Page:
It could be that modern life itself makes us more easily distracted by our surroundings
To discover how this move might influence the Himba’s psychology, Davidoff’s team compared Himba migrants to the small town, with those still living the traditional lifestyle. As they had expected, the Himba who had spent years living on Opuwo were less focused on the local details (making them more susceptible to the Ebbinghaus illusion, for instance) than those living in the countryside. But you didn’t need to have spent your whole life in the town for it to have an effect; the team found that even very short day trips to Opuwo seemed to have had a lasting impact their perception, making them less focused on differences in the local details (and more conscious of the overall shape) when comparing two abstract figures, for instance. Needless to say, the influence was much greater for those who lived in the town – but it was still present even for the Himba who had only visited a couple of times. “There does seem to be a ‘dose effect’ – the more of it you have, the greater the effect becomes,” says Davidoff.
As Davidoff points out, urban environments are naturally more cluttered than the Kunene valley, with more objects vying for our attention. Just think about crossing the road, as your eyes dart from the traffic lights to the oncoming cars and the fellow pedestrians making their way towards you. Our attention needs to be more diffuse.
Then there’s the stress of urban life, compared to the relative tranquillity of life in the kraal. As Crandall described in The Place of Stunted Ironwood Trees: “Though a stranger might at first hear only silence, the beat of a distant drum, the bicker of chatting voices, the grinding stones, the bleating and lowing of livestock, the rushing of wind, the chirping of birds, the clicking of insects, the stamping of feet, and the clapping of hands form a constant and familiar stream of sounds.” The hustle and bustle of a town, in contrast, may put you on high-alert, and this stress primes your visual system to cast its net wider, as it is on the lookout for threat.
A Himba woman goes grocery shopping in Opuwo. Exposure to this busy visual environment may permanently change her perception (Credit: Alamy)
These are just hypotheses, however – and it is interesting to put it in the context of other research exploring non-Western cultures. The psychologist Richard Nisbett at the University of Michigan, for instance, has strong evidence that our vision can be influenced by our social lives: people who live in more interdependent, collectivist societies like Japan and China tend to focus more on the context of a social situation – and they also tend to pay more attention to the backgrounds of pictures; they are more ‘holistic’ and less ‘analytical’.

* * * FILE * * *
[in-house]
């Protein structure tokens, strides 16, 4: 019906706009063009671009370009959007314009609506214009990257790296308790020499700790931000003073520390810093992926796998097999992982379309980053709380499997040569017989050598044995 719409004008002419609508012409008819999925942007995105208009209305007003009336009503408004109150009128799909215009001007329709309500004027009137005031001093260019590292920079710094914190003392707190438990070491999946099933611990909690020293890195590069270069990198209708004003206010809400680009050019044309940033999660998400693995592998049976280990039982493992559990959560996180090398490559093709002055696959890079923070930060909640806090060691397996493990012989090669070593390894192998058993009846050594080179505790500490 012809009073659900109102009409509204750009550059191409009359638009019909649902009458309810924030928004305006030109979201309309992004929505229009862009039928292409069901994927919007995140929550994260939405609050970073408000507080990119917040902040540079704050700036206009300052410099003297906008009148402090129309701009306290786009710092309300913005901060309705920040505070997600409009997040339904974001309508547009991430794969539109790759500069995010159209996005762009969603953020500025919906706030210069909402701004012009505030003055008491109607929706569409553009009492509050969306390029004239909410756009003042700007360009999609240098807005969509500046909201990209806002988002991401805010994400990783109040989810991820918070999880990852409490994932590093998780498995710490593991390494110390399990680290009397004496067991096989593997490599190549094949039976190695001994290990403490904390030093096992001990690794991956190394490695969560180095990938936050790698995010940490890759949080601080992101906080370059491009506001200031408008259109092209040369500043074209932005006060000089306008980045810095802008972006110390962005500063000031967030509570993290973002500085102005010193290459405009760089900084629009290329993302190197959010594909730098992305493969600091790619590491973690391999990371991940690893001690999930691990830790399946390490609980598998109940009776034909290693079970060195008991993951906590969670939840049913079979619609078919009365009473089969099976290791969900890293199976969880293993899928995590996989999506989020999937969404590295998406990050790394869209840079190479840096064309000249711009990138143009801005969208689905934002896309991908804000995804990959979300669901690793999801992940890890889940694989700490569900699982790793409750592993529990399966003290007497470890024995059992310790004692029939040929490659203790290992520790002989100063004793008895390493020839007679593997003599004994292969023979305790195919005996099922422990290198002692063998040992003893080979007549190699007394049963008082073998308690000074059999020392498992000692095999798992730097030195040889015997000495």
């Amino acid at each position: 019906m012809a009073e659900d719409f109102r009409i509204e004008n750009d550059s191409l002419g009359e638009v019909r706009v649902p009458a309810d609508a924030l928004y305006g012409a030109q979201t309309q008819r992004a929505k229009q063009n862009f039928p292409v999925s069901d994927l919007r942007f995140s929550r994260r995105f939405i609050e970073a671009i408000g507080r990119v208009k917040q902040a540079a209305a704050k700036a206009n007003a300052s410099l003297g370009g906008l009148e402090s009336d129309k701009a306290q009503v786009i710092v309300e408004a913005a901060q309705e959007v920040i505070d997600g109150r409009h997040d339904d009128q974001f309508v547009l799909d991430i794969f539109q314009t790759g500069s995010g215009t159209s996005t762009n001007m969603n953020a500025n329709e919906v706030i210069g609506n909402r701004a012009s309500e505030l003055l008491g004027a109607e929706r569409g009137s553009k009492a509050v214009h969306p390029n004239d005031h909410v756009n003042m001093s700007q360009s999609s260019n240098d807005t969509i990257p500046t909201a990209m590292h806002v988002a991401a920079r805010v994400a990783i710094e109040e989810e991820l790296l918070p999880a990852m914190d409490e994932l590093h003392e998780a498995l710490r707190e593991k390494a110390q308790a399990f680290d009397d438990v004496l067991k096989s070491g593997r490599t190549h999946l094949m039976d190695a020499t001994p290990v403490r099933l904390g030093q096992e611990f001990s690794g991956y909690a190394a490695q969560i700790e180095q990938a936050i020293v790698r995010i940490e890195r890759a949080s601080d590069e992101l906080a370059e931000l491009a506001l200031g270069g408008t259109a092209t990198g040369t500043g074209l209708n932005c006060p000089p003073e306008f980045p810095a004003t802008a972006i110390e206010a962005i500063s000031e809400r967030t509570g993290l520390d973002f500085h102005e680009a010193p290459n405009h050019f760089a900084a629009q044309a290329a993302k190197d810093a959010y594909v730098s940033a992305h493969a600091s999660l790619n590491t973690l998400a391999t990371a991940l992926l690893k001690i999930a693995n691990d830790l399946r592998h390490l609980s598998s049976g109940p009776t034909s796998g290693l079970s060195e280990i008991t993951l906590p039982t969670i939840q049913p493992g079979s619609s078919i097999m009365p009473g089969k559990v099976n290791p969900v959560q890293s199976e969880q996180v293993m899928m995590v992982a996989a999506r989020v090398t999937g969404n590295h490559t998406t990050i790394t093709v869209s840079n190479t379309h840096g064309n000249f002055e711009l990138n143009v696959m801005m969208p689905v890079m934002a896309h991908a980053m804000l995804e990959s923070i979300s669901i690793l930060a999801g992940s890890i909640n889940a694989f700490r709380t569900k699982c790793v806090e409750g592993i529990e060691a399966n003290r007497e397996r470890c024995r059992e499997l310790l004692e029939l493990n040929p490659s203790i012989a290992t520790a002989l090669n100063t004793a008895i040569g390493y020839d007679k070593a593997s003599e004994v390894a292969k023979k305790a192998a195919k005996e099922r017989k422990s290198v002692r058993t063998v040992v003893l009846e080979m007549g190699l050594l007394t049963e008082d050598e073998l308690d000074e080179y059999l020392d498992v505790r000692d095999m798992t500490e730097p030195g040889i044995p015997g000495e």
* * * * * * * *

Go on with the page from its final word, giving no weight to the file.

“If you are paying attention to the social world, you incidentally pay attention to the physical world too, so you end up noticing things that wouldn’t be noticed by someone with an analytical mindset,” says Nisbett. (For more information, see our in-depth article: How East and West think in profoundly different ways.)
The Himba appear to live in a tight-knit community, rich in traditions that bind the whole group – so they would seem to be an exception to this rule. But Nisbett has also shown that people’s professions make a difference, even within the same culture: shepherds in Turkey tended to be less holistic than farmers or fishermen, for instance, perhaps because it brings a greater focus on the individual and less cooperation between group members. A closer examination of the Himba’s working and social lives, compared to other indigenous peoples, will help pick apart the various factors that shape their view of the world.
Davidoff also points out that we should beware reports exaggerating the perceptual differences in indigenous populations. He has seen some articles arguing that pre-modern people are puzzled by photographs, for instance – failing to comprehend the flat, 2D images of the world around them. In fact, the Himba were quite the opposite: they would often ask him and his team to bring back photos on their return trips. “They recognised other people in the group very quickly,” he says. “I’m certain there was no concern about photographic reality.” The love of a good selfie, it seems, can cross all cultural boundaries.
David Robson is BBC Future’s feature writer. He is @d_a_robson on twitter.